Exomes to the extreme to identify modifier gene in cystic fibrosis

Monogenic modifiers. Exome sequencing is a well established method to find causative genes in monogenic disorders, with probably more than 100 genes identified through this method in the last two years. In contrast to the ever-expanding list of monogenic diseases solved through massive parallel sequencing, there is widespread skepticism regarding its usefulness in complex genetic disorders. Now, a recent study in Nature Genetics suggests another application for exome sequencing, the identification of modifier genes in monogenic disorders.

Cystic fibrosis and Pseudomonas aeruginosa. Cystic fibrosis (CF or mucoviscidosisis) is a multisystem disease due to recessive mutations in CFTR, the gene coding for cystic fibrosis transmembrane conductance regulator. Defects in this protein lead to an abnormal transport of sodium and chloride across epithelial cells, resulting in thickened mucous. This viscerous mucous leads to impaired organ function in lungs and sinuses, the gastrointestinal tract and endocrine organs. Patients with CF are prone to infections with atypical pathogens. Particularly P. aeruginosa infections represent a common problem as this bacteria is resistant to many antibiotic drugs. Early P. aeruginosa acquisition is associated with a poor outcome in CF patients. The reason why some patients acquire P. aeruginosa at different stages of their disease is unknown and some patients are colonized quite early. Via exome sequencing, a recent study by Emond et al. now identifies mutations in DCTN4 to be associated with early P. aeruginosa colonization in CF patients, a novel, interesting strategy to identify modifying genetic factors.

DCTN4 in CF patients. Emond and collaborators used a so-called extreme design for 91 patients, chosing the patients with the youngest and oldest age for P. aeruginosa colonization. Using logistic regression, they identified mutations in the DCTN4, coding for a dynactin protein involved intracellular transport. Looking back at the original data after the initial analysis, 12/43 early colonizers and 0/48 later colonizers carried mutations in DCTN4.  Subsequently, the authors followed their findings up in a cohort of ~700 CF patients and found that the presence of at least one missense mutation in DCTN4 is associated with age of P. aeruginosacolonization, basically validating their finding from the screening cohort. In summary, mutations in DCTN4 predispose to P. aeruginosa colonization in CF patients and represent and important modifier for a relatively common autosomal recessive disorder.

Study design used by Emond et al. to identify DCTN4 as a genetic modifier for Cystic Fibrosis. In the first stage, the authors used an extreme design, followed by confirmation in a large second cohort of CF patients.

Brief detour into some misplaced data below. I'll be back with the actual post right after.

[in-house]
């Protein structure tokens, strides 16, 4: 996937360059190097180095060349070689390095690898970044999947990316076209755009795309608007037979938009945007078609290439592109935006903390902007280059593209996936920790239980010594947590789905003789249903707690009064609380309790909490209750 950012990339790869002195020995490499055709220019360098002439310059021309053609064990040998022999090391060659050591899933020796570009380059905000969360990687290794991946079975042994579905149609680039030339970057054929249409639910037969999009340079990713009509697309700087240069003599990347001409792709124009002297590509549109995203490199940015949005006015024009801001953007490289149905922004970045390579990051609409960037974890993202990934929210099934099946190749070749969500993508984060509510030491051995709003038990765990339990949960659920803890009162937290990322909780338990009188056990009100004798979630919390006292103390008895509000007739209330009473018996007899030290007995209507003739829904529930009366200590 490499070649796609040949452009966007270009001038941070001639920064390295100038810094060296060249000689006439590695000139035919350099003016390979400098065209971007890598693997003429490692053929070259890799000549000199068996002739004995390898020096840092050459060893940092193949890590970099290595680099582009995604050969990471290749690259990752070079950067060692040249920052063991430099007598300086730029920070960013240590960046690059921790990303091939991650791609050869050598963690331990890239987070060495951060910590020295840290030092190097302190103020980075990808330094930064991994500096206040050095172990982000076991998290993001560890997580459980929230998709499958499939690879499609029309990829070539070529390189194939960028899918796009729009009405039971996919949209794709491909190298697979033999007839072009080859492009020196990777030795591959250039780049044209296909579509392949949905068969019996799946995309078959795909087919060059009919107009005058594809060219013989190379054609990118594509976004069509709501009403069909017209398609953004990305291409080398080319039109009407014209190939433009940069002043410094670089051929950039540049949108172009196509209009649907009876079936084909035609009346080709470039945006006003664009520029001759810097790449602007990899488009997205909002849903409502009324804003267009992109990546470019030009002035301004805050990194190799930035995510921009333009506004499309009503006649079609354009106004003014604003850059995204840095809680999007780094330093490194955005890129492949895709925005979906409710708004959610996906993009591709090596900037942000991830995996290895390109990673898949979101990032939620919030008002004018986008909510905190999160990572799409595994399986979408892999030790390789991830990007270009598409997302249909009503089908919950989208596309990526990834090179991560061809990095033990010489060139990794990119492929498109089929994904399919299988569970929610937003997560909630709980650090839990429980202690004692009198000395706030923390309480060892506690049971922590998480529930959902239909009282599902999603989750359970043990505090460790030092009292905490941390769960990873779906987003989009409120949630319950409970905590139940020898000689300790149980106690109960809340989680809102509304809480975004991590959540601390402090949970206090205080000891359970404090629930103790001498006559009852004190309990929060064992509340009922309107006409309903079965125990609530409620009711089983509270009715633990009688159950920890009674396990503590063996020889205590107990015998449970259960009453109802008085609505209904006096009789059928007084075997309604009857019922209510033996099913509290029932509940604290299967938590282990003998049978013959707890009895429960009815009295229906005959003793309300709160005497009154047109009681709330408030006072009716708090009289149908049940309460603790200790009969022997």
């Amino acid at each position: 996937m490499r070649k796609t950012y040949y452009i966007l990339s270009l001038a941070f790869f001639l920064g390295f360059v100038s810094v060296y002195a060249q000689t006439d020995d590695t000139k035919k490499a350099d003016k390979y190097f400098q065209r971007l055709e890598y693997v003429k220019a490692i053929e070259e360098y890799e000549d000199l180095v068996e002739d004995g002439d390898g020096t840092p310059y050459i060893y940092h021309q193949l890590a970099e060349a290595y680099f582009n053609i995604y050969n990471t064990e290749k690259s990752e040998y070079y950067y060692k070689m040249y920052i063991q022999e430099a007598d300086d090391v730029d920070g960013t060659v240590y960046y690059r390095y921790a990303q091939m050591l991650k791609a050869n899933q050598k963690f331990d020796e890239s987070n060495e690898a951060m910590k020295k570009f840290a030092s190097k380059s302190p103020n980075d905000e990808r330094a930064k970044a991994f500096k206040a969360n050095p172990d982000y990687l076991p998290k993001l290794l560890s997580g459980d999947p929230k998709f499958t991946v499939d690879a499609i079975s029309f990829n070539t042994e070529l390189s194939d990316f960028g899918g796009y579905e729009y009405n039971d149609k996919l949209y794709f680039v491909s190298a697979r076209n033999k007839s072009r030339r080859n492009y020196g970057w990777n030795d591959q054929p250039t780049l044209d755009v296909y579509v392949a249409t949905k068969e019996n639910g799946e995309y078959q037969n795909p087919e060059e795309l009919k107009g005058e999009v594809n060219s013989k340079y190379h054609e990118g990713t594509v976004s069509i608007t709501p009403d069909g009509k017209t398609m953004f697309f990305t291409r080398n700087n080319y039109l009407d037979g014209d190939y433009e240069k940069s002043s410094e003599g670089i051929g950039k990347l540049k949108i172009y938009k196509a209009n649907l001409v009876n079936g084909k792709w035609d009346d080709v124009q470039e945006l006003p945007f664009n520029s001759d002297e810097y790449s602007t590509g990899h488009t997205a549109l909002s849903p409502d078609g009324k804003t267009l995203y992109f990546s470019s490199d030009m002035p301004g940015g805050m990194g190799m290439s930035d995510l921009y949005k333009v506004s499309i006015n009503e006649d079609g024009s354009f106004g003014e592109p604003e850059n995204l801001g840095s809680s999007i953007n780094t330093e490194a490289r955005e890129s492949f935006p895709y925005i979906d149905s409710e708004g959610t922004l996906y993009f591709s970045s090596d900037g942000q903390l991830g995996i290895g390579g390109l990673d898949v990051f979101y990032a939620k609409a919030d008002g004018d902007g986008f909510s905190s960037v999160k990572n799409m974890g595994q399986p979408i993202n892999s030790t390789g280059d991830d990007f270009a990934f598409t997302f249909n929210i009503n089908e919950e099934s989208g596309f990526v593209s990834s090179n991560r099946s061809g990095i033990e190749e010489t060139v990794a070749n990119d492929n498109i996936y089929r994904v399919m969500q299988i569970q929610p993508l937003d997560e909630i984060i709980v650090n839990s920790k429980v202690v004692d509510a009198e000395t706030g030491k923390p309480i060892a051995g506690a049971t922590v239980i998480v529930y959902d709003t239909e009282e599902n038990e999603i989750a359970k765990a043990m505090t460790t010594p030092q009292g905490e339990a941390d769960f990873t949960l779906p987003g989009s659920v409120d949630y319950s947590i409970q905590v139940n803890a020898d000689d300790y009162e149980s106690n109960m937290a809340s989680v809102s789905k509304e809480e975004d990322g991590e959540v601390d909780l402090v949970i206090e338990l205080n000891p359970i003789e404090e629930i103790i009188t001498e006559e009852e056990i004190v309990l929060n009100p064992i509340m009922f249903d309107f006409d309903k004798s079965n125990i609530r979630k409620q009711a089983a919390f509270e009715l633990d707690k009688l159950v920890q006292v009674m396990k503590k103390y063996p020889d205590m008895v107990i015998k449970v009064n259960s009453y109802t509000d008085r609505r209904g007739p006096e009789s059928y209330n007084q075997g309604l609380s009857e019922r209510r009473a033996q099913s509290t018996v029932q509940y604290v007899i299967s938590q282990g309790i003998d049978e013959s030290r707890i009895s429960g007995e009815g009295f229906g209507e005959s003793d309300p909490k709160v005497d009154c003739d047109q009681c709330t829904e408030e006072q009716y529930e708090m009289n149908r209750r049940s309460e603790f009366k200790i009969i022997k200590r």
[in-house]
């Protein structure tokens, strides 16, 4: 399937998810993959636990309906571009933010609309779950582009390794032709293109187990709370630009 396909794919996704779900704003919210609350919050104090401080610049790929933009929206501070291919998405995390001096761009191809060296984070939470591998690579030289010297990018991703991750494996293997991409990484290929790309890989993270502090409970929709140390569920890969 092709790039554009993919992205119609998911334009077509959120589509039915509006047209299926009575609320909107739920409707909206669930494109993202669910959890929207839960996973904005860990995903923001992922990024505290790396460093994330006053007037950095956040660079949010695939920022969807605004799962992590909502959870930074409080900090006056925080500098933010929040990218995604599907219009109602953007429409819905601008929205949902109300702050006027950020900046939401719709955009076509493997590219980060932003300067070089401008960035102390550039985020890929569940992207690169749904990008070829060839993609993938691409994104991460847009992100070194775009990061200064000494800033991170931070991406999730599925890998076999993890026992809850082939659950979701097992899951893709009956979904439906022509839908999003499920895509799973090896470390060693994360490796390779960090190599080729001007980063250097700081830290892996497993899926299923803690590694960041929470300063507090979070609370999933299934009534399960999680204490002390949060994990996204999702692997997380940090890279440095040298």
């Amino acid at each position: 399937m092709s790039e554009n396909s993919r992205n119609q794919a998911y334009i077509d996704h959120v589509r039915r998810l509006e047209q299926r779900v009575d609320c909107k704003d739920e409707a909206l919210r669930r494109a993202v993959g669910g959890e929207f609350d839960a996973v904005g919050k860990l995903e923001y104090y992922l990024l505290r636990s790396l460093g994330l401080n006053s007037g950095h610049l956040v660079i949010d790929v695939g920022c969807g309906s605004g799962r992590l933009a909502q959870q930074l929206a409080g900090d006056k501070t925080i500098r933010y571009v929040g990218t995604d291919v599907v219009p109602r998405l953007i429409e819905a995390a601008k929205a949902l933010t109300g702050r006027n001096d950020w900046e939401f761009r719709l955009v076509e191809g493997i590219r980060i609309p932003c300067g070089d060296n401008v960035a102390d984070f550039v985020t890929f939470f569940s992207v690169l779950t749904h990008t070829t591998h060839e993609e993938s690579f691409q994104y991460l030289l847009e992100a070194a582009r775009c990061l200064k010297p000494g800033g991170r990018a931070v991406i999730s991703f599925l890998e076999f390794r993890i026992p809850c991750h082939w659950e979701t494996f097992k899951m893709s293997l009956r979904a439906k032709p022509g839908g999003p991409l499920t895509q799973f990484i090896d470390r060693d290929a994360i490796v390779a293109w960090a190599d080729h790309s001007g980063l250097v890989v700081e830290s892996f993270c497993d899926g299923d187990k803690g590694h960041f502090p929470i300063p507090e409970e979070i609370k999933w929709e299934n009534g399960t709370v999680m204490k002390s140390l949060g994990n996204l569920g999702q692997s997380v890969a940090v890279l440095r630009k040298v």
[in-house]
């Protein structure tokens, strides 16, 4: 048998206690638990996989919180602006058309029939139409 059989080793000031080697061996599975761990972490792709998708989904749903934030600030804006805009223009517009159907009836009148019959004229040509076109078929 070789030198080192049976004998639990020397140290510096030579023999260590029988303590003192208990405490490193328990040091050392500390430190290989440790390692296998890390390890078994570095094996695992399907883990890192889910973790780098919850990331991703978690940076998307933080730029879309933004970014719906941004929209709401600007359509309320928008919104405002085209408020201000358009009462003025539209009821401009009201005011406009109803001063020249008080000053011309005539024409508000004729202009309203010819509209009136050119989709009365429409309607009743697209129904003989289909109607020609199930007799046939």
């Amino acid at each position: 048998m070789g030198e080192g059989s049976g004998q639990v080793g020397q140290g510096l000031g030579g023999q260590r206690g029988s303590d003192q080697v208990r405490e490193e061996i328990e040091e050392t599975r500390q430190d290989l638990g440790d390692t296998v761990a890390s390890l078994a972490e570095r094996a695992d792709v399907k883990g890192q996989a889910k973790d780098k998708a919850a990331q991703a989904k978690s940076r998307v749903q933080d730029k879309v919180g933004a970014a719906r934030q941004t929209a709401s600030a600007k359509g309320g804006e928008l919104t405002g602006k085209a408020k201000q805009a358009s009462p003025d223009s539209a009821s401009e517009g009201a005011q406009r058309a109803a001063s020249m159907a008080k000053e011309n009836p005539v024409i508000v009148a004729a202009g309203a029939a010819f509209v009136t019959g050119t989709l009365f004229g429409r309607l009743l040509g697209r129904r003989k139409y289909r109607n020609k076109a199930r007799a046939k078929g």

A taste of complexity. Genetic research in monogenic disorders does not stop with the identification of the causative gene. Many monogenic disorders have variable expressivity, and genetic and non-genetic modifiers are thought to be involved. In fact, these modifiers might have a particular medical relevance as they can provide a glimpse into possible mechanism for treatment. The study by Emond et al. is also interesting from a technical standpoint. There is little you can do with 100 exomes in complex genetic disorders, as risk factors are either strong but rare or common but weak, resulting in insufficient statistical power for this analysis with moderate sample sizes. However, modifiers may well be identified within a smaller cohort. Historically, the extreme design is particularly successful in human genetics. The first common variants through genome-wide association studies were also identified in a similar design in age-related macular degeneration (AMD).

Application to epilepsy. CF has little to do with epilepsy, but a similar approach might be feasible to identify modifying genetic risk factors in genetic epilepsies. Particularly some genetic epilepsies are known for the variable expressivity including Genetic Epilepsy with Febrile Seizures Plus (GEFS+). Also, there is already some indication that variants in SCN9A may modify the phenotypic expression of Dravet Syndrome, but the initial study has not yet been successfully validated. However, why look for candidate genes when exome sequencing is widely available? A similar study design to the Emond study may in fact be possible for Dravet Syndrome comparing good and poor outcome. Likewise, genetic modifiers for pharmacological responses in epilepsy as studied in the EpiPGX project could be identified through such an approach.


Ingo Helbig

Child Neurology Fellow and epilepsy genetics researcher at the Children’s Hospital of Philadelphia (CHOP), USA and Department of Neuropediatrics, Kiel, Germany

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